JONNY LANG, DUSTY RHODES AND THE RIVER BAND, Red Butte Garden Amphitheater, Tuesday

They may applaud the band, but Tuesday night's crowd at Red Butte came for the star.

Thankfully, Jonny Lang gave listeners everything they expected. He delivered at least a half-dozen jaw-dropping guitar solos, played mostly crowd favorites, and kept the audience entertained for almost two hours.

Disappointingly, he did not do much more than expected. And with his last new album released two years ago, no fresh material could be sprinkled into the set to differentiate it from his last show at Red Butte, in 2006.

Still, watching Lang is like watching Tom Brady, Barry Bonds or Kobe Bryant, because the crowd is there as much for the scene-stealing highlights as it is for the entirety of the concert. In Lang's case, those highlights generally come when he steps away from microphone, assumes his Rock God stance and lets rip on a solo that — like any great guitarist's — is instantly identifiable.

The best of those came during the final song, "Lie to Me," a searing blues classic that turned into a raucous, howling instrumental stomp by the end. Other, almost equally impressive solos were unleashed during "A Quitter Never Wins" and "One Person at a Time."

While the crowd seemed to most appreciate his guitar work, it was actually his subtler moments that were his best. That included the almost hushed "Breakin' Me" and the best song of the night, a slowed-down "Red Light" that ended with a reggae vibe.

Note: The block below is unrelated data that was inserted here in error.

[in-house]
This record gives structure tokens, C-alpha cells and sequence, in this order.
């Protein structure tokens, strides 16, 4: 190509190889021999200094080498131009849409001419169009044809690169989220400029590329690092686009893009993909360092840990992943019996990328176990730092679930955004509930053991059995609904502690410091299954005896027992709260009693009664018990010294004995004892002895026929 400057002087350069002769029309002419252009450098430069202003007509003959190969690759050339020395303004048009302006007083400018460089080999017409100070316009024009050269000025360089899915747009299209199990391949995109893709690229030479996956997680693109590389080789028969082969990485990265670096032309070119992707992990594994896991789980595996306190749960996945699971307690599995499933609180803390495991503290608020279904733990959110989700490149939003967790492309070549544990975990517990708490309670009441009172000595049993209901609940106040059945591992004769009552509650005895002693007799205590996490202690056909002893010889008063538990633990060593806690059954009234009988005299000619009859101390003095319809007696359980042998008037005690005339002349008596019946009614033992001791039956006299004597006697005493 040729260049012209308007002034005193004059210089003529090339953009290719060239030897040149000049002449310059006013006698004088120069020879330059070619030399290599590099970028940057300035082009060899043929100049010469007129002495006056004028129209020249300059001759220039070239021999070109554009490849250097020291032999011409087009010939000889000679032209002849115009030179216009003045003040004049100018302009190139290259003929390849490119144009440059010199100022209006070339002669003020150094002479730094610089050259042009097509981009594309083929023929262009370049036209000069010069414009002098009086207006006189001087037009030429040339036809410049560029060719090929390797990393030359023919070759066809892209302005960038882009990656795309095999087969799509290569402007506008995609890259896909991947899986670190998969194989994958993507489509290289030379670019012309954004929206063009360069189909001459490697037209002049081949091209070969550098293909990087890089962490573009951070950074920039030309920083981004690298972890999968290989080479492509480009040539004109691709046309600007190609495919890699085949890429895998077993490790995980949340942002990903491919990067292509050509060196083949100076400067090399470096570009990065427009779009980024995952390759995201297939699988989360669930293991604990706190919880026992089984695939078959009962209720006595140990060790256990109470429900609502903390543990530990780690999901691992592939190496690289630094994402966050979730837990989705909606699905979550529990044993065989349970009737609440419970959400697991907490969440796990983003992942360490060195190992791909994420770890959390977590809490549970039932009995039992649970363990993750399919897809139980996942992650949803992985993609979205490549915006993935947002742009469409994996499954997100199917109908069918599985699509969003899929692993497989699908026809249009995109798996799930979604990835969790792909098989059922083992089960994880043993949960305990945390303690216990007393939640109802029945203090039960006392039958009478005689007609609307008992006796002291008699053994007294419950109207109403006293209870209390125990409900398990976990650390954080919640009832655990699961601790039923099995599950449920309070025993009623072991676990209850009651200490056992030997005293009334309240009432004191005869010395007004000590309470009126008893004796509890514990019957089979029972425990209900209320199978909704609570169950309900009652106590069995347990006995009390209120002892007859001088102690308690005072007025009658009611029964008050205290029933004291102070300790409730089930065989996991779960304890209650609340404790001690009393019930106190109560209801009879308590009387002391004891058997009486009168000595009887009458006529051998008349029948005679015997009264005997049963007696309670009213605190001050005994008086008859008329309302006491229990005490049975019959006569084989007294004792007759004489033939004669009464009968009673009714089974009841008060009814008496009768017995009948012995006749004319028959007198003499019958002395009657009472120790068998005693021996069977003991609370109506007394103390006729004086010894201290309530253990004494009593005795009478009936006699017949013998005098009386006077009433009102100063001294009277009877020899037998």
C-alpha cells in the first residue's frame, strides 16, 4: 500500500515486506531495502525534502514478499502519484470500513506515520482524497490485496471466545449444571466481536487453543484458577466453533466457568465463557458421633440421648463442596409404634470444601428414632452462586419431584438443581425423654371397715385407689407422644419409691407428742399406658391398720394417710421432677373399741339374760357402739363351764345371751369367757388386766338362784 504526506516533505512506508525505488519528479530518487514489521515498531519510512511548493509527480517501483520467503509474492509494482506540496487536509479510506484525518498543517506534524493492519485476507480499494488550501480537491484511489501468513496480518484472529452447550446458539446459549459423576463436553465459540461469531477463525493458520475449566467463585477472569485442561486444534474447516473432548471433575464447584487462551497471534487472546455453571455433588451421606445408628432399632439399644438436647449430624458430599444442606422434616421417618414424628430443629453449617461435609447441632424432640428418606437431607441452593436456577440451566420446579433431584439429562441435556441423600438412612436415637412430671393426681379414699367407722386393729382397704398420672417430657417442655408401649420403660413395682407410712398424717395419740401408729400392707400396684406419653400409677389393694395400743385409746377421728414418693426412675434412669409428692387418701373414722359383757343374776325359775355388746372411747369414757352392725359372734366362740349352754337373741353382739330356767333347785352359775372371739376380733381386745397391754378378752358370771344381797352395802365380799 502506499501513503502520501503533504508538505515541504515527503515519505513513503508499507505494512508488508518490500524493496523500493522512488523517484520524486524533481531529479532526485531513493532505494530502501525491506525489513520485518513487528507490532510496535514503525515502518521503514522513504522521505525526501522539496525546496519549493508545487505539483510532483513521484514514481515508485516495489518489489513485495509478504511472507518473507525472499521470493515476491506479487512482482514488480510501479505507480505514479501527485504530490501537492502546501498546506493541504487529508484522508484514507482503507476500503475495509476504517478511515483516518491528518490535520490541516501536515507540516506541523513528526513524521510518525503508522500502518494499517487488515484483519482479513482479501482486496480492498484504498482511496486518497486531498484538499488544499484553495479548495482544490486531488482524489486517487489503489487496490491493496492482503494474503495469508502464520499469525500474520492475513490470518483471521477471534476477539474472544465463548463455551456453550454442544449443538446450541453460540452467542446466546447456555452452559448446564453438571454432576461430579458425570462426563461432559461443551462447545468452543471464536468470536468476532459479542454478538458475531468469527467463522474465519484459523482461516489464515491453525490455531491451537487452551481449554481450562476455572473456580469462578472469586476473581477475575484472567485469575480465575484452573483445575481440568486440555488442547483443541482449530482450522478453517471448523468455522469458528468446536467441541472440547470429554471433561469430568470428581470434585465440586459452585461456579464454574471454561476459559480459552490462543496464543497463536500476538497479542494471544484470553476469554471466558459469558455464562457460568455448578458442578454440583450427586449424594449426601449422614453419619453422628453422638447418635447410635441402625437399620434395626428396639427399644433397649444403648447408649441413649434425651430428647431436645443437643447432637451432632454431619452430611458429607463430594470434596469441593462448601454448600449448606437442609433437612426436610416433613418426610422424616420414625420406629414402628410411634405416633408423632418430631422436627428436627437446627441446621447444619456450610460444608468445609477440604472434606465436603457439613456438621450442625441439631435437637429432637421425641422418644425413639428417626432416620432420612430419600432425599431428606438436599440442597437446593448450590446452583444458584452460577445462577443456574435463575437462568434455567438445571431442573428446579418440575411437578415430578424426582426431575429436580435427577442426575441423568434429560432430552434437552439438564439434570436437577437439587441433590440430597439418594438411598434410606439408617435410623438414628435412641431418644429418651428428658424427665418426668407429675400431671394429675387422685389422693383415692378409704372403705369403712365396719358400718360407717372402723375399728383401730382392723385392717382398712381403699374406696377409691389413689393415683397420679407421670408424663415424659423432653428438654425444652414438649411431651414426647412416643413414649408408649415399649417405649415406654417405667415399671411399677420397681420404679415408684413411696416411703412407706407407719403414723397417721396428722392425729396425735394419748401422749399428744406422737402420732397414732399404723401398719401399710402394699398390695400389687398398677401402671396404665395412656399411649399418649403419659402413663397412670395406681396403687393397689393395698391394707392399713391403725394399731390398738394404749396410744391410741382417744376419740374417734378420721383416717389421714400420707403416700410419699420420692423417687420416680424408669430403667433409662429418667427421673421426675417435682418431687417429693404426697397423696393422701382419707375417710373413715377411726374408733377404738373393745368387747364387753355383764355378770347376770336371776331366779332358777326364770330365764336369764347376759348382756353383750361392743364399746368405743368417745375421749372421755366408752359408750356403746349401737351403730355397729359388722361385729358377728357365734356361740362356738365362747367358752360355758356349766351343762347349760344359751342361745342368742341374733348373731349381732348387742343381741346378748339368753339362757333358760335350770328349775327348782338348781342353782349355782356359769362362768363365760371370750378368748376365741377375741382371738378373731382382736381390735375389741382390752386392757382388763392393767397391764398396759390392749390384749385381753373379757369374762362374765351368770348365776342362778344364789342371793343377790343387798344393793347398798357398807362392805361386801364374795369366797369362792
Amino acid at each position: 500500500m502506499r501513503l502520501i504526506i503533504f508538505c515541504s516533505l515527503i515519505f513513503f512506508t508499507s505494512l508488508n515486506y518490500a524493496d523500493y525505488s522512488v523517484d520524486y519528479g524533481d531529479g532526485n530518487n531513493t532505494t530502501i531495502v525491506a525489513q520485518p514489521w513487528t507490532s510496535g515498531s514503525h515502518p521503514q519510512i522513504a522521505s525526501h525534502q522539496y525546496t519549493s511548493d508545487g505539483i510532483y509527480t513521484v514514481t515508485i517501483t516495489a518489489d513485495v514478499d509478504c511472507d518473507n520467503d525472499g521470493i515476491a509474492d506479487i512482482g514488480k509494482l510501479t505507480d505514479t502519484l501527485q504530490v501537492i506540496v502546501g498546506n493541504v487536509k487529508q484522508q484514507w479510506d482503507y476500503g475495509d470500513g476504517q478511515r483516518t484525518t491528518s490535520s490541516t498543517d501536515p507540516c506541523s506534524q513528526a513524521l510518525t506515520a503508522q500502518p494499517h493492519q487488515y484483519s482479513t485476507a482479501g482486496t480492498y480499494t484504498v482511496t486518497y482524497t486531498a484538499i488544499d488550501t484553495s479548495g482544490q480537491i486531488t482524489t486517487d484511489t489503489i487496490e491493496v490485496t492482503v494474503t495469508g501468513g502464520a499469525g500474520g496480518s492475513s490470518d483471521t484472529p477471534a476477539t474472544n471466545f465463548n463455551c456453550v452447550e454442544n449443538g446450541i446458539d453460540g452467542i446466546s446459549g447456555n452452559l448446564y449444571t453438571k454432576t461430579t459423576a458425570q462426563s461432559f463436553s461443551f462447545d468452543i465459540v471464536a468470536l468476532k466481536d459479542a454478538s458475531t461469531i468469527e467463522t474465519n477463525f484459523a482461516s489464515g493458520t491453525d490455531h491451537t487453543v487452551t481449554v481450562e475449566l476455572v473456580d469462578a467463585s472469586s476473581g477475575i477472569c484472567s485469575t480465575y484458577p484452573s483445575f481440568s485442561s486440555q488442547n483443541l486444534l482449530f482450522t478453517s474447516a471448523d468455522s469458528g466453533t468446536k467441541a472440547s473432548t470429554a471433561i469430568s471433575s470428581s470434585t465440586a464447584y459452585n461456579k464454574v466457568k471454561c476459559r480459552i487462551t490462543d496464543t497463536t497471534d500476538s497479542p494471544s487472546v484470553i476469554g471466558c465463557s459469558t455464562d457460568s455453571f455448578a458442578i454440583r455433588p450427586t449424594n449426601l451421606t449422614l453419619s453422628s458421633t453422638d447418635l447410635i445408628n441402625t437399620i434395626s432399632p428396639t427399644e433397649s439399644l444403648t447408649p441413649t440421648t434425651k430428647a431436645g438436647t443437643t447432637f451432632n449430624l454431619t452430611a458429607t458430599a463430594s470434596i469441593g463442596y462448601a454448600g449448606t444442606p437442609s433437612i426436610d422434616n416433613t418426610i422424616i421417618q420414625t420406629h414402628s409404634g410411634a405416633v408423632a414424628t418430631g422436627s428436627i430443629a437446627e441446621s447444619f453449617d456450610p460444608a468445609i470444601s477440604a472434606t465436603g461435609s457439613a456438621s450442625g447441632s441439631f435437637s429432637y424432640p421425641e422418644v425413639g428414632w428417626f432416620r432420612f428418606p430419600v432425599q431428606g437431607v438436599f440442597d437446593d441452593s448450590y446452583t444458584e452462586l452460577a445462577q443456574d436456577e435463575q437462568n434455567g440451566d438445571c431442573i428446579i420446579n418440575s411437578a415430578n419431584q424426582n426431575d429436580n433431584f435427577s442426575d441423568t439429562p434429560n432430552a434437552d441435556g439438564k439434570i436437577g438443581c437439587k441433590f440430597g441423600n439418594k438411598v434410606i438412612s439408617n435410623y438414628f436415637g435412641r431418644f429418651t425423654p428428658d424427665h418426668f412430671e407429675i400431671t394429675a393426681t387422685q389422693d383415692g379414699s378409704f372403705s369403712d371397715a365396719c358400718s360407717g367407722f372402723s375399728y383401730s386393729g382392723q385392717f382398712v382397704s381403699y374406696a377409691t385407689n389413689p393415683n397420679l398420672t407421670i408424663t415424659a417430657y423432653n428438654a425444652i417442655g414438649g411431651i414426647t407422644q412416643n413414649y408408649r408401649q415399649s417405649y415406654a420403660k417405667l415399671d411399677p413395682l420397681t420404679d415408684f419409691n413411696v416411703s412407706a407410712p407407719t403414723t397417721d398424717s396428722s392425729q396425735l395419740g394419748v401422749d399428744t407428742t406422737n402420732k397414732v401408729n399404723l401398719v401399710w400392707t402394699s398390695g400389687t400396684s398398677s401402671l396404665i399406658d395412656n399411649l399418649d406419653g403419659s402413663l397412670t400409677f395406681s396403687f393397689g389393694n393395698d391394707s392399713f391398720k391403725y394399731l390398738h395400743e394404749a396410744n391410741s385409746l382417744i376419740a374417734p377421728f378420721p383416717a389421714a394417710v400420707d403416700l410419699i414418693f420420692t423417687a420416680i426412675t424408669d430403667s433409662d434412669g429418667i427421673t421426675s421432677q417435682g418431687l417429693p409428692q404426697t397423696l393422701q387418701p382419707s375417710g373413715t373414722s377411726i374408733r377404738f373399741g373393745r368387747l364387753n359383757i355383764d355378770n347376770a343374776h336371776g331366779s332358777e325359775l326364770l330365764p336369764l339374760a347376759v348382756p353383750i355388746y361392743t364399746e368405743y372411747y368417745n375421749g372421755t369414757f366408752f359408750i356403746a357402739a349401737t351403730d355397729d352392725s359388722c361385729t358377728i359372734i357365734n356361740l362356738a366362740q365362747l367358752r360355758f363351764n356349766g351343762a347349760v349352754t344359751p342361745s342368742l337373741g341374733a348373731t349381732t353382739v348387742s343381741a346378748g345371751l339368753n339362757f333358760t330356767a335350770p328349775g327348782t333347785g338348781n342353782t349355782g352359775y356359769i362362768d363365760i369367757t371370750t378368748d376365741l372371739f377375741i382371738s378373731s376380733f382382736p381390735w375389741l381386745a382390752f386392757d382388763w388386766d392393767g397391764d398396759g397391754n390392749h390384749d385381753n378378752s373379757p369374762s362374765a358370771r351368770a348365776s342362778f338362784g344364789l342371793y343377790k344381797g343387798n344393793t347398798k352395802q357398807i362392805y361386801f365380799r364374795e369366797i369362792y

Sadly, after "Red Light" and the follow-up song, "Livin' for the City," really brought the crowd to the feet, Lang took a puzzling and ill-advised break from the stage while the band noodled through a basically boring interlude. That was followed by two songs, the last of which, "I Am," became an extended opportunity for each band member to solo. While they are all expert musicians in their own right, they are not Lang, and their solos seemed to do nothing more than prepare people for the end of the show.

Still, although he only played 13 songs, Lang seemed to give the crowd everything it wanted. Nothing more, but it satisfied.

Opener Dusty Rhodes and the River Band definitely got the crowd's attention, both with their hybrid of cowpunk, funk and classic rock and their stage presence. While talented, enjoyable and different, they also seemed as much Tenacious D as the group they seemed to idolize, The Band.

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